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As we know, the free() function knows how much of the memory is to be freed from the malloc'd memory by using a prefixed integer value stored just at the back of the malloc'd pointer. So I tried this code and am having two doubts:

  1. If I malloc() 20 bytes and then print the integer value at the decremented pointer, it is showing 25 bytes. And if I malloc() 40 bytes, and then print the value then I get 49 bytes!

  2. If I try to go beyond and print the values after my malloc'd space, every time I get a big integer value stored next to the last of the malloc'd memory. What is that value? Is it something special?

Any explanation would be appreciated.

int main()
{
    int i;
    int *ptr, *pr;

    ptr = (int *)malloc(20);
    pr = ptr;

    printf("value of ptr is %p", ptr);
    for(i = 0; i < 5; i++) {
        ptr[i] = i + 1;
    }

    printf("now the values in malloc'd memory is\n");
    for(i = 0; i < 5; i++) {
        printf("%d\n", ptr[i]);
    }

    printf("value of ptr is %p\n", ptr);
    pr--;
    for(i = 0; i < 20; i++) {
        printf("value of pr at address  %p  is  %d\n", pr, *pr);
        pr++;
    }

    return 0;
}
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11  
No, we don't know that. –  Kerrek SB Jan 12 '12 at 20:13
3  
To expand on what Kerrek SB said, what makes you think that this is how your malloc implementation keeps track of the size? –  NPE Jan 12 '12 at 20:15
3  
Are you using that only for academical reasons? There is no rule in C nor C++ that garantee what you are saying. –  Renan Greinert Jan 12 '12 at 20:16
    
@kerrek SB,@aix,@Renan Greinert pardon for the mistake,, i am just a beginner and i said what i have read from books or through internet... IS IT ONE OF THE WAY TO KNOW HOW FREE() IS IMPLEMENTED?? if yes, then can u people plz. give a look to my doubt.. –  saurabh Jan 12 '12 at 20:30
1  
I expect that the value just before actually indicates size either 24 or 48, with the lowest bit used as a flag to mean something or other (maybe that the memory is allocated). The "large value" you see is possibly either uninitialized memory, or else a pointer somewhere else in the memory allocator's data structures. Kerrek is correct that in practice we don't know the details, but in principle we could check the implementation of malloc in glibc. You should do that, it's much more instructive to see the code (and comments) than just poke around at the data. –  Steve Jessop Jan 12 '12 at 20:33
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2 Answers

  1. We do not know how malloc works internally. It can change from version to version of the runtime library. That it hasn't (so far), it not a reason to gamble.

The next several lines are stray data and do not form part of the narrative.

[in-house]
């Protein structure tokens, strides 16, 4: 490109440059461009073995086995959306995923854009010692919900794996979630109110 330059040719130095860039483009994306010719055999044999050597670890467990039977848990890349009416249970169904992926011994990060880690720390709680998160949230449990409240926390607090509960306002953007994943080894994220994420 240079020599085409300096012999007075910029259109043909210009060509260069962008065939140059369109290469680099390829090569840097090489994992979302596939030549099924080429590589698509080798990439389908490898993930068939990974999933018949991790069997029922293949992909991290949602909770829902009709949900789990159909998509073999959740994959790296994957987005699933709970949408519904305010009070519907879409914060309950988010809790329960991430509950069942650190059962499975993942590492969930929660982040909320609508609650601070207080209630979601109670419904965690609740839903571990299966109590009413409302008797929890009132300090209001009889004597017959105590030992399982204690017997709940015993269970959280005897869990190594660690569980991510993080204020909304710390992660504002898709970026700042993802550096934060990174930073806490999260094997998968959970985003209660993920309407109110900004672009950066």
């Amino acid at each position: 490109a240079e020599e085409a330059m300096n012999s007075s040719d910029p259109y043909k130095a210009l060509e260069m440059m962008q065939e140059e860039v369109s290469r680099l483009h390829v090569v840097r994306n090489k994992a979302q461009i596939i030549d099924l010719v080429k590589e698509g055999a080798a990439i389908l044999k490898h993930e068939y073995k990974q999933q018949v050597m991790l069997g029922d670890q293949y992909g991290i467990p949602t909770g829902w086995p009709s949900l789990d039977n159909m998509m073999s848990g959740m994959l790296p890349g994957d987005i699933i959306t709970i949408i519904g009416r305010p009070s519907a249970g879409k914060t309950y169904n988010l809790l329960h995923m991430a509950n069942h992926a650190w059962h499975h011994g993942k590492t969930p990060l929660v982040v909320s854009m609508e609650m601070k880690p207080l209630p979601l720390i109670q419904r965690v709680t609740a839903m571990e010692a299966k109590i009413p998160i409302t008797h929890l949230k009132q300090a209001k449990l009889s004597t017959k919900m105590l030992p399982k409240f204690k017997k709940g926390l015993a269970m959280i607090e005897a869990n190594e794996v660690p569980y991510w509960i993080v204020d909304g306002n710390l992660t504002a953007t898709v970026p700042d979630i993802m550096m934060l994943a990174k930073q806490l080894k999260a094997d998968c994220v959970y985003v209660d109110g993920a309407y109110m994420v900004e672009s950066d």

2. We should not depend on specific behind-the-scenes behavior of any particular implementation. Only depend on the documented features unless you are willing to trade generality for some worthy purpose.

Most malloc implementations do, in fact, allocate an extra few words of overhead immediately before the area given to the program. The overhead allows administrating the heap. But is the size field 4 bytes before, or 16? Is it a 32 bit value? Maybe it is a scaled number of paragraphs (16-byte entries), like on iRMX86. Does the overhead area contain forward links and backward links? Maybe there is a namecheck field with the debug version of the library.

Maybe it is implemented like Snobol-68 on Cyber/NOS: an array of structure with pointers to data and their sizes. Program "pointers" are actually indices of the item in the array. This is an especially efficient structure for caching and readahead purposes.

There are so many possible variations that no enduring program should rely on such details.

Possibly, you might consider writing a lengthof(ptr) function to include with the runtime library which returns the number of bytes requested at malloc(), or maybe actually allocated bytes.

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It is probably true that most malloc implementations have some way to find the allocated size of a pointer argument.

However, the way to do that is private to the implementation, and some malloc implementation don't always allocate a prefix header for each zone.

A common trick for implementing malloc is to handle differently various allocated sizes. For instance, it could handle differently

  1. malloc of two words or less (i.e. of 2*sizeof(void*)) since this case is very frequent (for e.g. single-linked list of pointers, like cons cells in Lisp).
  2. malloc of small-sized zones, of size less than a threshold, typically the page size -in the sense of getpagesize(2) syscall on Linux, often 4kbytes.
  3. malloc of large-sized zones, bigger than a page size

Some implementations take into account the actual address, by e.g. having an internal arena (segments of pages) dedicated for pairs, another allocation arena dedicated to small sized zones of size 2^n and 3*2^n (with e.g. n>2 && n<10), and the large objects actually allocated in their own arena each. Then the malloc implementation has some internal hash table mapping addresses (each of lower 16 bits all zero) to arenas.

So you should not assume that each malloc-ed zone has an overhead before. It could be wrong. If you need such an assumption, write your own malloc equivalent (or replacement) using the operating system calls (e.g. mmap(2) on Linux).

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